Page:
The Nurse Shark is a large fish that skates along the bottom of the ocean in search of tasty morsels. This shark is relatively harmless to humans but they will attack when they are provoked. Nurse sharks hang out in groups and feed on crabs, lobsters, stingrays, sea urchins, coral, shrimp, squid and octopus.
Nurse Shark Pictures
Before we dive into everything we know about nurse sharks, we want to show you some pictures of this beautiful predator. Underneath pictures of nurse sharks.
Are Nurse Sharks Aggressive?
No, they are not aggressive. A nurse shark is generally sluggish and relatively harmless to divers and swimmers. The only time that nurse sharks have been seen making attacks is when they are provoked by human beings. They are generally nocturnal and, because of their low activity levels as well as their relatively small size (usually averaging a length of approximately two to four metres), these are ideal sharks for captivity.
Nurse Shark Bite
Nurse sharks can bite humans but it is very rare. It mainy happens when they are provoked. Underneath some pictures of bites by nurse sharks.
Nurse Shark Teeth
Do nurse sharks have teeth? Yes, they do! The teeth of nurse sharks might look small but a bite can be painful. The pictures above show how they can cause harm using their teeth. Once they bite down, they won’t let go. Underneath some pictures of the teeth of nurse sharks.
The Diet Of A Nurse Shark
Trailing along the ocean bed, Nurse Sharks feed mainly off the crabs, lobsters, stingrays, sea urchins, coral, shrimp, squid and octopus that share this habitat. Interestingly, they have been seen grazing on algae and coral when not in hunting mode. With prey that possesses such hard exoskeletons, it is imperative that the Nurse Shark have incredibly powerful jaws.
In addition to its ample jaws, the Nurse Shark is also characterised by a wide head, obvious barbels, a stocky body and an unusually smooth appearance. There is a clear spiracle behind each eye, which is used for respiration and is not, as some have the opinion, an ear. Its teeth areserrated and scalloped to resemble a fan.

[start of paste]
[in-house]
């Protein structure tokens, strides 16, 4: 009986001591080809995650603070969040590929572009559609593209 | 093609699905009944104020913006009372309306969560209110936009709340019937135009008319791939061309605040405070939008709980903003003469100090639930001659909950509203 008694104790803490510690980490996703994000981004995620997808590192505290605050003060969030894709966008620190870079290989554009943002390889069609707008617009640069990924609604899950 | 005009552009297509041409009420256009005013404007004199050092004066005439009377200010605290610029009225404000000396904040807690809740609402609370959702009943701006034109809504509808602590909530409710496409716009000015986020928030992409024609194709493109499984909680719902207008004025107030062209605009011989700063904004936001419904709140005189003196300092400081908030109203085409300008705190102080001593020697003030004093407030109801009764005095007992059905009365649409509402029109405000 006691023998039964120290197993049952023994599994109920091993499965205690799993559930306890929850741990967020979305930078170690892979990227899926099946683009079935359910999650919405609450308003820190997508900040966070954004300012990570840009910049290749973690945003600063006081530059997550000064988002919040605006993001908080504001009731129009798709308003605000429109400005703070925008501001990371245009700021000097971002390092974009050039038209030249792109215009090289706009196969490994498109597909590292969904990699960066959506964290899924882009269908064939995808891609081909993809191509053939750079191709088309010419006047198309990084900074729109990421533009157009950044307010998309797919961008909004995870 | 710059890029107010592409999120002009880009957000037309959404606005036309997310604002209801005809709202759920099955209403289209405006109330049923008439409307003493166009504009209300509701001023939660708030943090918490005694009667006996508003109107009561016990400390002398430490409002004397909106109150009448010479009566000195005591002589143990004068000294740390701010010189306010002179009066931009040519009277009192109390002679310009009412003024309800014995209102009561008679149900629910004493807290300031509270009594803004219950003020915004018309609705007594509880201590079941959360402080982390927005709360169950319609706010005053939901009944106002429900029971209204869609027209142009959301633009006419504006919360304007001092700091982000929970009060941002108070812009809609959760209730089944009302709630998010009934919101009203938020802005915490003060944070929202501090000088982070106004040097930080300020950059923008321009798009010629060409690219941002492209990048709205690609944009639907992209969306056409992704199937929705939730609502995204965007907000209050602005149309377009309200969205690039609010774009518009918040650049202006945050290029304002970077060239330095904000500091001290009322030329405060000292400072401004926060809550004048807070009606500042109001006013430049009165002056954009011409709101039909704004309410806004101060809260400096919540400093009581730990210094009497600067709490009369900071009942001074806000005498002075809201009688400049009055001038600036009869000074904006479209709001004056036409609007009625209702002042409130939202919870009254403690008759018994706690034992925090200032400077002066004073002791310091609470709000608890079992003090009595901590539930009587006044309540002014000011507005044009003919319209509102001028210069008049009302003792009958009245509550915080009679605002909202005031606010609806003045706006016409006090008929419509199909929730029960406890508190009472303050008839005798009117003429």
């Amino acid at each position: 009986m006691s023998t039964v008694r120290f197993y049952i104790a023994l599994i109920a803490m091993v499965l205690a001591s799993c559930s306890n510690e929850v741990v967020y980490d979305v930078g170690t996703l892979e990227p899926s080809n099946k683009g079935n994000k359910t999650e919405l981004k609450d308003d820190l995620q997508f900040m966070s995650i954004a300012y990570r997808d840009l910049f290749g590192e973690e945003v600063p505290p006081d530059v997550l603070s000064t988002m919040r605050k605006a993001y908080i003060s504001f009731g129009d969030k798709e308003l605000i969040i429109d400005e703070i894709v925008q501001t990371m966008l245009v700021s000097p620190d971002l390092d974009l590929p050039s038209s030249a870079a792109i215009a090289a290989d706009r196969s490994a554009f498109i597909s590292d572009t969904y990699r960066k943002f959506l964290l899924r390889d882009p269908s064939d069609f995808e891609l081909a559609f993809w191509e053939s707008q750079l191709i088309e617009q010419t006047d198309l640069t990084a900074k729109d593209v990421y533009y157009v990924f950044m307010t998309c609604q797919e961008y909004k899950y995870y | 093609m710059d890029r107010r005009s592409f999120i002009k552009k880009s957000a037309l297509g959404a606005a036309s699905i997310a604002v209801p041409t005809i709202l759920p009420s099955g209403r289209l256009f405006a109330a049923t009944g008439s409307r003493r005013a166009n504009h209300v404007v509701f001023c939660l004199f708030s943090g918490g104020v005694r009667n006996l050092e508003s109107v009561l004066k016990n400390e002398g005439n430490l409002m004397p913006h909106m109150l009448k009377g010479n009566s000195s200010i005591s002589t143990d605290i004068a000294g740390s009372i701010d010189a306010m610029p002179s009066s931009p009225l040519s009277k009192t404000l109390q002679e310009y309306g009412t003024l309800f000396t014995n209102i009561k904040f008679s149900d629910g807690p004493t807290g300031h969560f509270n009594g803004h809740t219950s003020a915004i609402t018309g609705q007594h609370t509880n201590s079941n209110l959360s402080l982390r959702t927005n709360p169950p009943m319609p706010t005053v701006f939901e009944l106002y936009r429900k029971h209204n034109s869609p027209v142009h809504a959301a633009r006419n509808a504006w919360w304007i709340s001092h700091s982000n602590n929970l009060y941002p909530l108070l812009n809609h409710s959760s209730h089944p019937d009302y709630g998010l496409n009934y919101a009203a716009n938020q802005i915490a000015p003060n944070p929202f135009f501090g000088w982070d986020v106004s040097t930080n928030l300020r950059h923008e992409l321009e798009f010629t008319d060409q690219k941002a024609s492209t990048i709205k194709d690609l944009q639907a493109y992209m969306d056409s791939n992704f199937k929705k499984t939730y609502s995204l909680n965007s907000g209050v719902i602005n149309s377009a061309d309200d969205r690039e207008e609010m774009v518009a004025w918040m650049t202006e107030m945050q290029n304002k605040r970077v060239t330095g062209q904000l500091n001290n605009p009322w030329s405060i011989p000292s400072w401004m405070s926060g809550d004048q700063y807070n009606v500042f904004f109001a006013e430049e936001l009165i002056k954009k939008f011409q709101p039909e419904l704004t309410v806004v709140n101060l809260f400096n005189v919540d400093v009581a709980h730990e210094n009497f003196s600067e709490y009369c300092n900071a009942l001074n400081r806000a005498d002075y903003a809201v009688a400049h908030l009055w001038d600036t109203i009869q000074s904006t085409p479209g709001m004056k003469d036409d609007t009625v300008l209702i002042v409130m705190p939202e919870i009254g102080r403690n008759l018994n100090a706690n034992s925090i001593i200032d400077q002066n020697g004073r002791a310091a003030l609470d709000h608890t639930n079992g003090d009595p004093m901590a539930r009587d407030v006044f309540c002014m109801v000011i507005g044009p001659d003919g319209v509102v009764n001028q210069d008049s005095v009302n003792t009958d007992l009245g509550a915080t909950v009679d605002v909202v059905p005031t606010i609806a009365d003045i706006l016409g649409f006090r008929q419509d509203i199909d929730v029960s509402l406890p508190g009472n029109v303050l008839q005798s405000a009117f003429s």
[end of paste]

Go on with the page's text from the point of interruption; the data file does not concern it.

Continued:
Habitat & Migration
Nurse Sharks prefer shallow waters that are warm. They live near sandy beaches or sandbars as well as in coral reefs as these present with an ocean floor close to the water’s surface. Nurse Sharks live predominantly the on continental and insular shelves of the western Atlantic and eastern Pacific oceans. When the water temperatures drop, depending on the season, Nurse Sharks increase their activity levels to maintain a higher body heat rather than opting to migrate to warmer waters.
During the day, Nurse Sharks will rest on the sea bed, often in groups of dozens of sharks at a time. They will lie in a heap, piled on top of one another, waiting for nightfall, when they will begin their search for food.
The Nurse Shark is slow and lazy during the day, making it easy for divers and fishermen to capture. Their skin makes for excellent leather, their flesh is edible (eaten fresh) and their liver is in demand for the oil it holds.
Nurse Sharks are ovoviviparous, meaning that eggs are fertilised and hatched inside the female’s body, where they remain until they are developed enough to be born into the ocean and live independently of parental training.
Nurse Shark Babies
While babies of nurse sharks (also called pups) are still in the mother’s oviduct, they display cannibalistic behaviour, eating immature embryos for nutrition. After a gestation period of about six months, approximately 25 pups are born.
Are Nurse Sharks Endangered?
For these reasons mentioned before, the Nurse Shark, although somewhat protected for its lack of aggressive behaviour and its proximity to the ocean floor, remains threatened by its greatest predator, mankind.